The Problem With Plasma

YOU MIGHT NOT HAVE NOTICED that sex isn't everything. And I ain't being Lombardiesque here; it ain't the only thing either. Yes, of course, this lunar cycle I'm ranting about plasma displays. What else could I be referring to?
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YOU MIGHT NOT HAVE NOTICED that sex isn't everything. And I ain't being Lombardiesque here; it ain't the only thing either. Yes, of course, this lunar cycle I'm ranting about plasma displays. What else could I be referring to?

Right up front, I will be happy to admit that they are sexy as heck (no matter how sexy heck is). They're big. They're flat. They're expensive. They're (for the most part) widescreen. They can hang on a wall. Like "Wow," man.

Geez! If I had twenty grand burning a hole in my purse (is that what made that hole?), I'd probably rush out and buy one, too. Then I'd have it installed in the home of someone I didn't like very much.

There is a brilliant invention out there, and it ain't plasma displays. No, that great leap of technology to which I refer is the conference tape, something that lets you listen to papers you didn't get to hear in the first place.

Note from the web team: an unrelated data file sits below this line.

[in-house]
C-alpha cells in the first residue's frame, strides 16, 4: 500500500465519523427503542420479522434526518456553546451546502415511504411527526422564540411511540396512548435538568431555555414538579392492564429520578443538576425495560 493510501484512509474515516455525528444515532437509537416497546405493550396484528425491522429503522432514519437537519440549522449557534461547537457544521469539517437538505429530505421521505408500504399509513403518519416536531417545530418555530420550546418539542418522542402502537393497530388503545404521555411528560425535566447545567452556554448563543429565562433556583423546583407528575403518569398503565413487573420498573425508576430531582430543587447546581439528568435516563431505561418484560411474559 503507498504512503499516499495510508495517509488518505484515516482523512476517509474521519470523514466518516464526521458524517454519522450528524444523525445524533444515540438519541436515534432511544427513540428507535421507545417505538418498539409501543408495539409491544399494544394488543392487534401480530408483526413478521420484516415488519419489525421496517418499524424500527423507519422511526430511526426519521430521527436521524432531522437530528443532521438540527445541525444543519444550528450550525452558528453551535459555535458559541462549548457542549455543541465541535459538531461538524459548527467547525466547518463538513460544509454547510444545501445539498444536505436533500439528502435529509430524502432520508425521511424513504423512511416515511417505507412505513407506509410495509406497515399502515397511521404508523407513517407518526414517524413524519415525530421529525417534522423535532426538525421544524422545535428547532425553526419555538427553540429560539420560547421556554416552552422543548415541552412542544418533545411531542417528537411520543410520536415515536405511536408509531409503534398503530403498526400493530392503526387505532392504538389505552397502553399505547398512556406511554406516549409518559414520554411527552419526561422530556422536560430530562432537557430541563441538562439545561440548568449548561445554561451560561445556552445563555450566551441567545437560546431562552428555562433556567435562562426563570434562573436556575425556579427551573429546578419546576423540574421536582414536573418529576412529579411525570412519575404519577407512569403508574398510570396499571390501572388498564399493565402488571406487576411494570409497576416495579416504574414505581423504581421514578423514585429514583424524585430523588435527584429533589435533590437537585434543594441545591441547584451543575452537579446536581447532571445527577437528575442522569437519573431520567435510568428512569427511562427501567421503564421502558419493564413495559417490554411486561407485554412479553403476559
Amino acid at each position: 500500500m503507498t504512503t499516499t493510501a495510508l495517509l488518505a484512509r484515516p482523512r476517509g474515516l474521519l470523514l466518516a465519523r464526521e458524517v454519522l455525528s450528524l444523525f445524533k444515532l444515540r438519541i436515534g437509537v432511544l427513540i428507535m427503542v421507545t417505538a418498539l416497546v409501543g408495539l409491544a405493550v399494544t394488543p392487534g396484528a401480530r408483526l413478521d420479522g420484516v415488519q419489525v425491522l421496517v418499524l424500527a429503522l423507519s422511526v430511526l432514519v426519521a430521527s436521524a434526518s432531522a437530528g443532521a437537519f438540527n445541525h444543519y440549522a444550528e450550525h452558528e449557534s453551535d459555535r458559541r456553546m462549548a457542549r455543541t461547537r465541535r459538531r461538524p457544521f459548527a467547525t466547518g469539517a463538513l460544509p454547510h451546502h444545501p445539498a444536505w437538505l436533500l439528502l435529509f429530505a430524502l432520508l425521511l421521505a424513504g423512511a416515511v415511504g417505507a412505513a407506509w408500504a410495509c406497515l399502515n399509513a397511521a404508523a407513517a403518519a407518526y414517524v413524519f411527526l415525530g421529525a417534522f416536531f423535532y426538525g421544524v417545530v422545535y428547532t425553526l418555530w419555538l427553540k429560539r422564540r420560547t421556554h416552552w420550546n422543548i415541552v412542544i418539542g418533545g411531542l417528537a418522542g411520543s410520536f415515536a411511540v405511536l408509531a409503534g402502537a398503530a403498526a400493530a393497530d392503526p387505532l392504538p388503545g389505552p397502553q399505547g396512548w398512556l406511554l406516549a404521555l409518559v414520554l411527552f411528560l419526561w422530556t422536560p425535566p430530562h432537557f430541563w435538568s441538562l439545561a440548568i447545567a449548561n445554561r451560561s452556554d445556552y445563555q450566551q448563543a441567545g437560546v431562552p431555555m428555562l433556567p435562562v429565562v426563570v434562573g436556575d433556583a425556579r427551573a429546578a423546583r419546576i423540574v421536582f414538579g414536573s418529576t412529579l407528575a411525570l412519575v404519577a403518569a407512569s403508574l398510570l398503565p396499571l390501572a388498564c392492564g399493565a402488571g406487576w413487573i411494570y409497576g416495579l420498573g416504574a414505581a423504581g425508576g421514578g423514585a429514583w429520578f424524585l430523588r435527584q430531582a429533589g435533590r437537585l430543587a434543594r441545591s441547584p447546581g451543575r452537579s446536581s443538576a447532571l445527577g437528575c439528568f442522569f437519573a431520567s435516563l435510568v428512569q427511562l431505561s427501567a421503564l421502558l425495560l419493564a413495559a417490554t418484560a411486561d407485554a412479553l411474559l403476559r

If you buy the tapes for February's SMPTE Advanced Motion Imaging Conference in Dallas (a lot cheaper than the airfare for most of us), you'll come upon a paper on "Innovations in Consumer Display Technology" that was supposed to be delivered by Panasonic's Phil Livingston, Mr. ATSC Chairman himself. That ain't the paper on the tape.

Instead, it's a one on plasma technology by Jim Noecker of Plasmaco, one of the best danged makers of plasma displays in the whole wide world. I don't remember the title of the paper, and it'd be much too much trouble to get it off the tape, so I'll just call it what it sounded like to me: "Plasma Displays \ Why Ours Suck Less Than Others."


Hey - ever heard of Weber's Law? I ain't talking about the one that says you should always cover your backyard grill (and replace it at the first sign of wear). No, I'm talking about the one related to human perception.